The Relationship Between Test Item Format and Gender Achievement Gaps on Math and ELA Tests in Fourth and Eighth Grades
 
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Educational Researcher
March 27, 2018

Sean F. Reardon, Stanford University
Demetra Kalogrides, Stanford University
Erin M. Fahle, Stanford University
Anne Podolsky, Learning Policy Institute
Rosalía C. Zárate, Stanford University 

Abstract  

Prior research suggests that males outperform females, on average, on multiple-choice items compared to their relative performance on constructed-response items. This paper characterizes the extent to which gender achievement gaps on state accountability tests across the United States are associated with those tests’ item formats. Using roughly 8 million fourth- and eighth-grade students’ scores on state assessments, we estimate state- and district-level math and reading male-female achievement gaps. We find that the estimated gaps are strongly associated with the proportions of the test scores based on multiple-choice and constructed-response questions on state accountability tests, even when controlling for gender achievement gaps as measured by the National Assessment of Educational Progress (NAEP) or Northwest Evaluation Association (NWEA) Measures of Academic Progress (MAP) assessments, which have the same item format across states. We find that test item format explains approximately 25% of the variation in gender data, and the achievement gaps among states.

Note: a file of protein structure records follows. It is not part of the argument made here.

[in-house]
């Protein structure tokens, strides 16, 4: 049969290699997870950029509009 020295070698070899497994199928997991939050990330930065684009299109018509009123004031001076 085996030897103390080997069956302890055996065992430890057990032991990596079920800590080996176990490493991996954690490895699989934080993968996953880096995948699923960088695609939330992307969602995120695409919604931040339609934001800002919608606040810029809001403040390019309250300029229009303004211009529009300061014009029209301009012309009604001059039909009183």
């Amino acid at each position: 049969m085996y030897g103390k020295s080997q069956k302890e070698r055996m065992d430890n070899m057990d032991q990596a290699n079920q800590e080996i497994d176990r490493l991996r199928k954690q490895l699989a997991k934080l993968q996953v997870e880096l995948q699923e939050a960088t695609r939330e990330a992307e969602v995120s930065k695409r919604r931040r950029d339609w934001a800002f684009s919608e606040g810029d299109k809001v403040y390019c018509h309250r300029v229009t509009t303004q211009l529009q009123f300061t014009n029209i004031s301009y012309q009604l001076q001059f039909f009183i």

Read the news release, "The Relationship Between Test Item Format and Gender Achievement Gaps on Math and ELA Tests in Fourth and Eighth Grades," here.
 
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